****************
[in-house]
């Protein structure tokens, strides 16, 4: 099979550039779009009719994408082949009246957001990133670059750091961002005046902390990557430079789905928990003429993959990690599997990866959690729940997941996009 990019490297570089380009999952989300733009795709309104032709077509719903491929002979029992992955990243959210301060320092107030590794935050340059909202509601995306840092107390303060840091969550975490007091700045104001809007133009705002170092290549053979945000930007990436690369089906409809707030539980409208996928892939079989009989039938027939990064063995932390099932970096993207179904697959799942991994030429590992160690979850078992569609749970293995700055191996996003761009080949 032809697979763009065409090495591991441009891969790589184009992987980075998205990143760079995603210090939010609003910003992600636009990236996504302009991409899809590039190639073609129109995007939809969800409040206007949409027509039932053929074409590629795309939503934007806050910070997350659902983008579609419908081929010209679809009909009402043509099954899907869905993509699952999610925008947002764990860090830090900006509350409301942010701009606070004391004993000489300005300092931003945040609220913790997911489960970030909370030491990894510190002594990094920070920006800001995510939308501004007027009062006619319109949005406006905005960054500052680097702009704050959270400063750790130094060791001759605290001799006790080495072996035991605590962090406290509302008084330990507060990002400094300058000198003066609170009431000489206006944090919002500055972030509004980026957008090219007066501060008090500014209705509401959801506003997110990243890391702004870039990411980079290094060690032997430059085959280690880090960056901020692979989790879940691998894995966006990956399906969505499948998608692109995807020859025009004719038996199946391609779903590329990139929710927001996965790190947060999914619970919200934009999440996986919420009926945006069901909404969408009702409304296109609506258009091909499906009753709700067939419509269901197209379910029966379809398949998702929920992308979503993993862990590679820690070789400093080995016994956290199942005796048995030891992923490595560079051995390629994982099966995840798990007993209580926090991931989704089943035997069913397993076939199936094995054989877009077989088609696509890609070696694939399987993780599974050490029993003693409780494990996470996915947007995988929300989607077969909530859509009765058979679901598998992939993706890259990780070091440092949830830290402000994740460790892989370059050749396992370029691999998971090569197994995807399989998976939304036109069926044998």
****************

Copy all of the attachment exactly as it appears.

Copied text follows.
[in-house]
């Protein structure tokens, strides 16, 4: 099979550039779009009719994408082949009246957001990133670059750091961002005046902390990557430079789905928990003429993959990690599997990866959690729940997941996009 990019490297570089380009999952989300733009795709309104032709077509719903491929002979029992992955990243959210301060320092107030590794935050340059909202509601995306840092107390303060840091969550975490007091700045104001809007133009705002170092290549053979945000930007990436690369089906409809707030539980409208996928892939079989009989039938027939990064063995932390099932970096993207179904697959799942991994030429590992160690979850078992569609749970293995700055191996996003761009080949 032809697979763009065409090495591991441009891969790589184009992987980075998205990143760079995603210090939010609003910003992600636009990236996504302009991409899809590039190639073609129109995007939809969800409040206007949409027509039932053929074409590629795309939503934007806050910070997350659902983008579609419908081929010209679809009909009402043509099954899907869905993509699952999610925008947002764990860090830090900006509350409301942010701009606070004391004993000489300005300092931003945040609220913790997911489960970030909370030491990894510190002594990094920070920006800001995510939308501004007027009062006619319109949005406006905005960054500052680097702009704050959270400063750790130094060791001759605290001799006790080495072996035991605590962090406290509302008084330990507060990002400094300058000198003066609170009431000489206006944090919002500055972030509004980026957008090219007066501060008090500014209705509401959801506003997110990243890391702004870039990411980079290094060690032997430059085959280690880090960056901020692979989790879940691998894995966006990956399906969505499948998608692109995807020859025009004719038996199946391609779903590329990139929710927001996965790190947060999914619970919200934009999440996986919420009926945006069901909404969408009702409304296109609506258009091909499906009753709700067939419509269901197209379910029966379809398949998702929920992308979503993993862990590679820690070789400093080995016994956290199942005796048995030891992923490595560079051995390629994982099966995840798990007993209580926090991931989704089943035997069913397993076939199936094995054989877009077989088609696509890609070696694939399987993780599974050490029993003693409780494990996470996915947007995988929300989607077969909530859509009765058979679901598998992939993706890259990780070091440092949830830290402000994740460790892989370059050749396992370029691999998971090569197994995807399989998976939304036109069926044998």